"Horrible Massacre of Emigrants!!" The Mountain Meadows Massacre in Public Discourse

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The overland trails across Utah, while a windfall to the Mormons, contributed also their darkest hour of tragedy.

The tragic event is known historically as the Mountain Meadows Massacre. When smoking guns of Indians and whites ceased firing that September, 1857, upwards of 120 Arkansas and Missouri emigrants, including women and older children, lay dead in the meadows of southwestern Utah—treacherously slain.

A series of unfortunate circumstances had serious bearing on the tragedy. The Utah pioneers had learned, while celebrating the tenth anniversary of their arrival in the valley, that a federal army was approching to unseat Governor Young and control the people who allegedly were defying the U. S. government. False accusations had resulted in what became widely known as "Buchanan's Blunder," in sending troops to put down an insurrection that did not exist.

Governor Young had not been previously notifed of his ouster, nor was he aware until that July 24, that an army was on its way to Utah. Such secrecy naturally alarmed the Mormons  
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who felt they were again being subjected to undue persecution. Had they not previously faced mobs in the East with armed militia among them?

The Mormon leaders determined the people would not submit to further oppression nor to an exodus from their newly built communities. Brigham Young decreed a "scorched earth" policy, and preparations were made to evacuate and burn houses, barns and haystacks in advance of the army.

The year was also a time of partial famine. Word had been spread to the settlements to conserve grain, feed none to the stock, sell none to passing emigrants for stock feed. Only sufficient supplies could be sold to help emigrants on elsewhere to make needed purchases. Testimony later indicated that enough grain was sold to the Arkansas company to see them through.

As the mixed company of Missourians and Arkansans passed through Salt Lake City late in July, they apparently attracted no special interest or attention, for no mention was made of them in the Deseret News, the city's seven-year old newspaper. After a false start northward around Great Salt Lake, they turned back at the Bear River and headed down the southern route, passing through Provo and other towns to Corn Creek, fifteen miles south of Fillmore.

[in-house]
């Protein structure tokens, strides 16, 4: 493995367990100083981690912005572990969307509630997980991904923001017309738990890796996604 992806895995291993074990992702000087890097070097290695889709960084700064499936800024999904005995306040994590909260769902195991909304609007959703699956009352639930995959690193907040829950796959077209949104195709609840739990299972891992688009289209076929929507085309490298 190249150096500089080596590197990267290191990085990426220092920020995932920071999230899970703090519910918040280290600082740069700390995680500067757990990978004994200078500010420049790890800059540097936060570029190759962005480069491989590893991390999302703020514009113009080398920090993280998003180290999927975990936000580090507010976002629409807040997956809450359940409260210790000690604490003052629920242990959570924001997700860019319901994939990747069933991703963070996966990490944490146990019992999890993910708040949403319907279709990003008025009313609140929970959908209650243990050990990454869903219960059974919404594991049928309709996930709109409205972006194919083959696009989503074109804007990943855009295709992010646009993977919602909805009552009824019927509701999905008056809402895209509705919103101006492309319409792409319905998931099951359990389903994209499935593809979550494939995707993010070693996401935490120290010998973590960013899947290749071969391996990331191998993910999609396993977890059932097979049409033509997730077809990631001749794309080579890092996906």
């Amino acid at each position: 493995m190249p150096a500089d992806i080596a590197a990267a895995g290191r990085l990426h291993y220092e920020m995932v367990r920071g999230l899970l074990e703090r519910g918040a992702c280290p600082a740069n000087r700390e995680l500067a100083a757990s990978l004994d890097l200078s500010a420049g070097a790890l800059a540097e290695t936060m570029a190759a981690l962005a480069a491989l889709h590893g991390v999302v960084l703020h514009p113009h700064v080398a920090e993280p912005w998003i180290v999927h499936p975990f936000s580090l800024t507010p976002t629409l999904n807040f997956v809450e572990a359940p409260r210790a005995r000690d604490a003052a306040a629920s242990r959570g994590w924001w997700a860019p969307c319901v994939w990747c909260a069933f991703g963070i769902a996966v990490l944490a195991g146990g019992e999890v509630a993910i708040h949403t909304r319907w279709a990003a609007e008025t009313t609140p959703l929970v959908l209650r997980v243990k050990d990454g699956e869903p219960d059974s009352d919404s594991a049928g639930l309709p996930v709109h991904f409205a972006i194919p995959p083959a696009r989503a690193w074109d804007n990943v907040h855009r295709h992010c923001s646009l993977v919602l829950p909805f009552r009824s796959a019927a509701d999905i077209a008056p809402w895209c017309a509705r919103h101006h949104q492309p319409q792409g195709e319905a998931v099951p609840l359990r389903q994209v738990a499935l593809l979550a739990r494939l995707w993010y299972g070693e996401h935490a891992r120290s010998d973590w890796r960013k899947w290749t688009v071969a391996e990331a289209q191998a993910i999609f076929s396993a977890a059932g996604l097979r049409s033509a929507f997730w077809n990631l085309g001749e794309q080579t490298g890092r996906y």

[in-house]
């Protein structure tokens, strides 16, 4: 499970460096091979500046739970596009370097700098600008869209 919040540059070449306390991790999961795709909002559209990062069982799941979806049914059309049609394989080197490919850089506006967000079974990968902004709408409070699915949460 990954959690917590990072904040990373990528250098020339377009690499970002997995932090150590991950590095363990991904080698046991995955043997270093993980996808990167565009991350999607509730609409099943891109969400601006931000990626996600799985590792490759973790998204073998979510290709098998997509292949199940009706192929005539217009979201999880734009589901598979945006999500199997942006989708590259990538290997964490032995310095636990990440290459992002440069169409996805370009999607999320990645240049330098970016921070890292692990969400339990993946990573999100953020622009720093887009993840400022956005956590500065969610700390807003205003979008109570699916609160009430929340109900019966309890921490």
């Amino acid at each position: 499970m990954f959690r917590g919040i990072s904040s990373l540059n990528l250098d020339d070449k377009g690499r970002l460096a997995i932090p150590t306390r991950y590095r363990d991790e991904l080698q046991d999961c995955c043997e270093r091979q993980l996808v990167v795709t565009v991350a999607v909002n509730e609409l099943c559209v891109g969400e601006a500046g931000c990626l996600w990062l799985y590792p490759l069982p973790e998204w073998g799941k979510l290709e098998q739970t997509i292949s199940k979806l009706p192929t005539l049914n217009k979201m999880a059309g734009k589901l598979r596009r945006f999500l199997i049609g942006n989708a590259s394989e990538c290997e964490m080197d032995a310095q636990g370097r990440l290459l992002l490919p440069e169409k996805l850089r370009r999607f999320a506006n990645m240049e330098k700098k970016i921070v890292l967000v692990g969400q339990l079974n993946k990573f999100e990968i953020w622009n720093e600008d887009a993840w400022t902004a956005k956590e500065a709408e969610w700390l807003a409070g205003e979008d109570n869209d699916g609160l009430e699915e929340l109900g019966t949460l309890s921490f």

Rumors, with some color of fact, spread about the "Missouri Wildcats". They were said to have made threats to destroy the town of Corn Creek; to have poisoned a spring and carcass of a dead cow, resulting in the death of ten Indians; to have boasted that they had taken part in the Haun's Mill Massacre and other events in the expulsion of the Mormons from Missouri two decades earlier.

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Anger, resentment, and excitement spread among the Indians and throughout settlements of southern Utah. A September 6 council session at Cedar City resulted in a dispatch being sent to Governor Young in Salt Lake City. The messenger, James Haslam, informed the governor that the Indians had the Arkansas emigrants surrounded at Mountain Meadows and said "John D. Lee, farmer to the Indians in southern Utah, wanted to know what should be done."

Young's verbal message that "the emigrants must not be meddled with, if it takes all Iron County to prevent it," arrived back in Cedar on Sunday, September 13, and was delivered to Isaac C. Haight. His tearful response, said Haslam, was "too late, too late." Haslam added, "the massacre was all over before I got home."

Evidence seems substantial that the killing was done largely by whites as well as by the aroused Indians. Only seventeen young children of the party remained alive and were provided homes among the settlers. Two years later, they were rounded up by the government and returned to relatives, but most reportedly ended up in an orphanage in St. Louis.

Countless investigations were conducted into  
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the affair by the government, the Indian bureau and the church.
In 1870 convinced of John D. Lee's responsibility in the affair and the neglect of Haight for failure to restrain him as Lee's superior church officer, Brigham Young led the unanimous action of the Council of Twelve to excommunicate John D. Lee and Isaac C. Haight. Some mitigating circumstances were learned later regarding Haight and Lee and both were restored to church fellowship.

A bronze marker at the site records the grim finale: John D. Lee, who confessed participation as the leader, was legally executed here, March 23, 1877."

Ironically the politically-induced invasion of the United States's troops into Utah which caused much of the agitation leading to the massacre was handled peacefully by conference and negotiation; the only blood spilled was at Mountain Meadows.